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More German State Banks Line Up For Rescue

Two more German banks seemed set to line up Saturday for a government rescue, as officials reportedly debated whether to force recapitalization on shy commercial banks.

A woman walks into HSH Nordbank

HSH Nordbank seems set to follow BayernLB's example

One of the banks run by Germany's 16 states, BayernLB, has already appealed for help, and a second landesbank, HSH Nordbank, run by the states of Hamburg and Schleswig-Holstein, said it had decided in principle to apply.

Landesbanks, which also have powerful non-government shareholders, have been among institutions hit hardest in the past year by investment in subprime US mortgages.

"The board of HSH Nordbank has decided in principle to to make use of the government measures," a spokesman, Rune Hoffmann, told DPA news agency in Hamburg. "But we are not under pressure of time."

He said the company's prime objective was a resumption of interbank lending. He said HSH's

diverse shareholders had not yet finally approved the move.

Will WestLB also apply?

A third landesbank, WestLB, was on the verge of applying for help, the newsweekly Der Spiegel said Saturday.

It quoted the chief executive, Heinz Hilgert, saying WestLB would also seek a government takeover of its toxic securities.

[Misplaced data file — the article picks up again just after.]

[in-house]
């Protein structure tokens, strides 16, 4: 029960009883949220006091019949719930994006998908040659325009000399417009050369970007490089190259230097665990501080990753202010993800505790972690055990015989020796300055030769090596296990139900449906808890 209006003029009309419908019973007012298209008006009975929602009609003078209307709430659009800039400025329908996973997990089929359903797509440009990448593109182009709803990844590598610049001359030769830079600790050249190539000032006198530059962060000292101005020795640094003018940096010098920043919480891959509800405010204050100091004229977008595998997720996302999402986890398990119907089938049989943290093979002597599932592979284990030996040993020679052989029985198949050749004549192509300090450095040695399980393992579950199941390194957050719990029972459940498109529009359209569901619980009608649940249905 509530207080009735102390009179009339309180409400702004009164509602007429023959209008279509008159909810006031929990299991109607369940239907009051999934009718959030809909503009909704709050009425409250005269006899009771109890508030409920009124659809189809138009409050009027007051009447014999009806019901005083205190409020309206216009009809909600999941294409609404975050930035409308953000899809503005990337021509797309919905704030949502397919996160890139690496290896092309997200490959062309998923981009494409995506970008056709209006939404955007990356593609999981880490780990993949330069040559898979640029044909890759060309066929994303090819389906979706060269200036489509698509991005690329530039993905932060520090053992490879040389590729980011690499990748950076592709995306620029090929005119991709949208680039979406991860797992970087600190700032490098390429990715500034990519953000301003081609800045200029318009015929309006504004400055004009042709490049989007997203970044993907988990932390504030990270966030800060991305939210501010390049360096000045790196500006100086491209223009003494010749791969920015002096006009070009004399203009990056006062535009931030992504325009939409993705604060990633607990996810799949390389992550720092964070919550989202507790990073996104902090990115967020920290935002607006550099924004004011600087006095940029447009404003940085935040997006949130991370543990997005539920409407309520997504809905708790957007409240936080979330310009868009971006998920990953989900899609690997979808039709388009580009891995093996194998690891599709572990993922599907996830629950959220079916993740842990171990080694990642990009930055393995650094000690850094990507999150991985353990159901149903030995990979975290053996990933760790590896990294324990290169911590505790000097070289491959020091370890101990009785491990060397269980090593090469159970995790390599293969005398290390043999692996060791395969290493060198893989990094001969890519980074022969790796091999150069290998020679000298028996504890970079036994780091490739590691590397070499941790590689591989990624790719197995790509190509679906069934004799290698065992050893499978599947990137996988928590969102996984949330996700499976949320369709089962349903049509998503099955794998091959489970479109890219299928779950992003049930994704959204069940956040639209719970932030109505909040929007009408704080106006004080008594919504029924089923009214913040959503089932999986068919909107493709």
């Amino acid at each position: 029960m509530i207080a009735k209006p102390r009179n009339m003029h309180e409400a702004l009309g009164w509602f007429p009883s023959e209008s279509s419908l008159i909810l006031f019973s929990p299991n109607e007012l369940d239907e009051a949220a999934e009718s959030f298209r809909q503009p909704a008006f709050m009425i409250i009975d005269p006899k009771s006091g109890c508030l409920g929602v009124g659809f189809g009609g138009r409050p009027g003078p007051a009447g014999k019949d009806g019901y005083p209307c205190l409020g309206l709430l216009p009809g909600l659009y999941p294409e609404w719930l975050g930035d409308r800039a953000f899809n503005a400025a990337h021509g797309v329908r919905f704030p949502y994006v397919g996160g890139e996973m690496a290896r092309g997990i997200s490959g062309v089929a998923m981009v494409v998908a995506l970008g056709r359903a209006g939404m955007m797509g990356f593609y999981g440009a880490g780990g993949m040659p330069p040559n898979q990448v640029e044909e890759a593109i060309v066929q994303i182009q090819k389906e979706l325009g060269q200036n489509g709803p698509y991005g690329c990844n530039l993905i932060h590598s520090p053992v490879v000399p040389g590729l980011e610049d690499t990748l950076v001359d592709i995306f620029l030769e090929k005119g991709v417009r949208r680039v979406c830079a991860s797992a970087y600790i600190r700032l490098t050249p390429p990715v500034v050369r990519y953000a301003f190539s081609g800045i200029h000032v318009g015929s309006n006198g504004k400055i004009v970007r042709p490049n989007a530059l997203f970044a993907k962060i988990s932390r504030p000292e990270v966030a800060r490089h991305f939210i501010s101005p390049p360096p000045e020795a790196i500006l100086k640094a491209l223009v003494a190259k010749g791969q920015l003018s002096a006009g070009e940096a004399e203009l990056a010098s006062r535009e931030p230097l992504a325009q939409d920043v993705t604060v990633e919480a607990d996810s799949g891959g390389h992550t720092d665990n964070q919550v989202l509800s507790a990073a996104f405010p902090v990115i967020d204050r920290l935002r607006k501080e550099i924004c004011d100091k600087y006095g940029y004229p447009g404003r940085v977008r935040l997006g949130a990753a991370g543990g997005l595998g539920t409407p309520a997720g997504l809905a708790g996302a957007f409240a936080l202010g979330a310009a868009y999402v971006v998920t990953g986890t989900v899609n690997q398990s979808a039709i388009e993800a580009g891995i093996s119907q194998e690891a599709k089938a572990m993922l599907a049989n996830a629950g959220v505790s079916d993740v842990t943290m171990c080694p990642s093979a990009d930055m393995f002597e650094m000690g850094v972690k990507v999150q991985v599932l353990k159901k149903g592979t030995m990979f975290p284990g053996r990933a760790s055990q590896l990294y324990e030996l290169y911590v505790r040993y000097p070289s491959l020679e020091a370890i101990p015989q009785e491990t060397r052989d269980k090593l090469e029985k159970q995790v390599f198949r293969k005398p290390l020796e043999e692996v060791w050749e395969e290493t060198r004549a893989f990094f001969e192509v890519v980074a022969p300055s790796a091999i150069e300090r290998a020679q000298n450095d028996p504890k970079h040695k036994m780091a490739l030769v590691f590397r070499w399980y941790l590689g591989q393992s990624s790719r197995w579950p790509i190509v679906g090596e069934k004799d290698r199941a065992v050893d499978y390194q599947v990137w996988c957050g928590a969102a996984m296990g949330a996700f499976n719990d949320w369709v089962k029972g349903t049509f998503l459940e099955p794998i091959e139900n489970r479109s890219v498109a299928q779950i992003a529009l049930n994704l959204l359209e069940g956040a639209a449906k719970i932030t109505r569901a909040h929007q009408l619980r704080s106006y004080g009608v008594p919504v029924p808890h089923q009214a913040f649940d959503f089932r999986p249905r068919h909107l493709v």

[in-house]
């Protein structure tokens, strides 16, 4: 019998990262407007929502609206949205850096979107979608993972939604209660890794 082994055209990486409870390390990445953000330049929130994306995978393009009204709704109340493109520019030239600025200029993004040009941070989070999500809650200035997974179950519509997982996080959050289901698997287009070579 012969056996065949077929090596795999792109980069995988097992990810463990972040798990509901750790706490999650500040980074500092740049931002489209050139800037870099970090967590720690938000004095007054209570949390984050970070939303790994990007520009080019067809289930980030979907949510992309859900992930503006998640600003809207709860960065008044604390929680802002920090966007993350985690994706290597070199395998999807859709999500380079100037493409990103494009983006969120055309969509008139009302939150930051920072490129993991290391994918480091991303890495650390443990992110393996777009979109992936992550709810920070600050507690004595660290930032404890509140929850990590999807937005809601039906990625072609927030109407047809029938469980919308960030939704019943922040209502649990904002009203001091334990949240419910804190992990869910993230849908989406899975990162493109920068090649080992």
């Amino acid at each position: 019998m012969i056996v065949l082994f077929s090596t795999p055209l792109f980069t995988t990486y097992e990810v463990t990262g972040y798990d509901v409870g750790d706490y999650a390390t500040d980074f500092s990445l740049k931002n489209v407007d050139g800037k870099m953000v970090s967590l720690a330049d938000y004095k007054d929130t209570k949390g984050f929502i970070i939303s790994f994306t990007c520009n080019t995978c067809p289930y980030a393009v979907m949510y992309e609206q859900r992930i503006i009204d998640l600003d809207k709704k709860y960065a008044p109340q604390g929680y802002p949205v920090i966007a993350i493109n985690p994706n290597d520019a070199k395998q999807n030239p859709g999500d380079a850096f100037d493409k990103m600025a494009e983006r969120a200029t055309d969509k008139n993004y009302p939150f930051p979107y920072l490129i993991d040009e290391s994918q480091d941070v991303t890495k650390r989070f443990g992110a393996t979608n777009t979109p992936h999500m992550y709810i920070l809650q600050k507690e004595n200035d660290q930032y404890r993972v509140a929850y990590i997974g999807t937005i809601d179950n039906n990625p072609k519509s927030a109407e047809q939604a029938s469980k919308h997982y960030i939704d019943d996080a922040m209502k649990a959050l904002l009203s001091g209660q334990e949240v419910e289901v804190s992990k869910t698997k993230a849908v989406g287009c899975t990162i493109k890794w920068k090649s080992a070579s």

The magazine said government officials were meanwhile debating how to force recapitalization on Germany's commercial banks, which have resisted taking up the government offer.

Commercial banks reportedly fear a loss of credibility if they seek state aid. Their senior executives would also face a pay cap as a condition for aid.

Summoning CEOs

Quoting sources, Der Spiegel said German Finance Minister Peer Steinbrueck planned to summon commercial bank chiefs to Berlin in two weeks to press them to jointly apply for help.

A fresh embarrassment awaited the state of Bavaria over its landesbank, BayernLB, which needs 6.4 billion euros ($8 billion) in new funds, Spiegel added.

It said Bavaria and its trustee savings banks had hoped for relief from a promise earlier in the year to guarantee 4.8 billion euros of the sum, and did not realize the week-old federal aid package ruled this out.

The Bavarian government quarrelled this week with the savings banks, which as joint owners of BayernLB successfully resisted a government bid to sack BayernLB chief executive Michael Kemmer.

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